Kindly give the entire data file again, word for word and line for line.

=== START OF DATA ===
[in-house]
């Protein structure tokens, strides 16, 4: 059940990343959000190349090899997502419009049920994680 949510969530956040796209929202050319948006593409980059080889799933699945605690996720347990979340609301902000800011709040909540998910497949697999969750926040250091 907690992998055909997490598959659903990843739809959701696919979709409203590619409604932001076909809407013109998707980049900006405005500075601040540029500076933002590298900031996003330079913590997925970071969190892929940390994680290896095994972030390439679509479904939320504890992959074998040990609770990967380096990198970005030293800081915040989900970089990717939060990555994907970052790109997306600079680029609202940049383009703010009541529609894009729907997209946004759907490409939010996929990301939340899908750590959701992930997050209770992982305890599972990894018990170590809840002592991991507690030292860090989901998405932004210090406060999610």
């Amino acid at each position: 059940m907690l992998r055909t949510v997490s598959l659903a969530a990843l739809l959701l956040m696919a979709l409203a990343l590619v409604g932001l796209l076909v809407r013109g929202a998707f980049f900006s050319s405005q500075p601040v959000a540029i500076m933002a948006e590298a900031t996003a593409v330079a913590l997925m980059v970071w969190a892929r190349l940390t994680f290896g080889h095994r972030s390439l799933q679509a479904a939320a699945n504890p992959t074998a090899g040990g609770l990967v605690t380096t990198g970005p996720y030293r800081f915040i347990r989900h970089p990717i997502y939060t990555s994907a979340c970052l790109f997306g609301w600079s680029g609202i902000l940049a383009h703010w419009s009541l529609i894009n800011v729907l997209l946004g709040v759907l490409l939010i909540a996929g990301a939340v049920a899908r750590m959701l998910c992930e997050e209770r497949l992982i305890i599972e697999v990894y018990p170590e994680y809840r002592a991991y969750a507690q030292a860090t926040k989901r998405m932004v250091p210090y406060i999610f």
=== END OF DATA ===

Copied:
[in-house]
């Protein structure tokens, strides 16, 4: 059940990343959000190349090899997502419009049920994680 949510969530956040796209929202050319948006593409980059080889799933699945605690996720347990979340609301902000800011709040909540998910497949697999969750926040250091 907690992998055909997490598959659903990843739809959701696919979709409203590619409604932001076909809407013109998707980049900006405005500075601040540029500076933002590298900031996003330079913590997925970071969190892929940390994680290896095994972030390439679509479904939320504890992959074998040990609770990967380096990198970005030293800081915040989900970089990717939060990555994907970052790109997306600079680029609202940049383009703010009541529609894009729907997209946004759907490409939010996929990301939340899908750590959701992930997050209770992982305890599972990894018990170590809840002592991991507690030292860090989901998405932004210090406060999610």
């Amino acid at each position: 059940m907690l992998r055909t949510v997490s598959l659903a969530a990843l739809l959701l956040m696919a979709l409203a990343l590619v409604g932001l796209l076909v809407r013109g929202a998707f980049f900006s050319s405005q500075p601040v959000a540029i500076m933002a948006e590298a900031t996003a593409v330079a913590l997925m980059v970071w969190a892929r190349l940390t994680f290896g080889h095994r972030s390439l799933q679509a479904a939320a699945n504890p992959t074998a090899g040990g609770l990967v605690t380096t990198g970005p996720y030293r800081f915040i347990r989900h970089p990717i997502y939060t990555s994907a979340c970052l790109f997306g609301w600079s680029g609202i902000l940049a383009h703010w419009s009541l529609i894009n800011v729907l997209l946004g709040v759907l490409l939010i909540a996929g990301a939340v049920a899908r750590m959701l998910c992930e997050e209770r497949l992982i305890i599972e697999v990894y018990p170590e994680y809840r002592a991991y969750a507690q030292a860090t926040k989901r998405m932004v250091p210090y406060i999610f």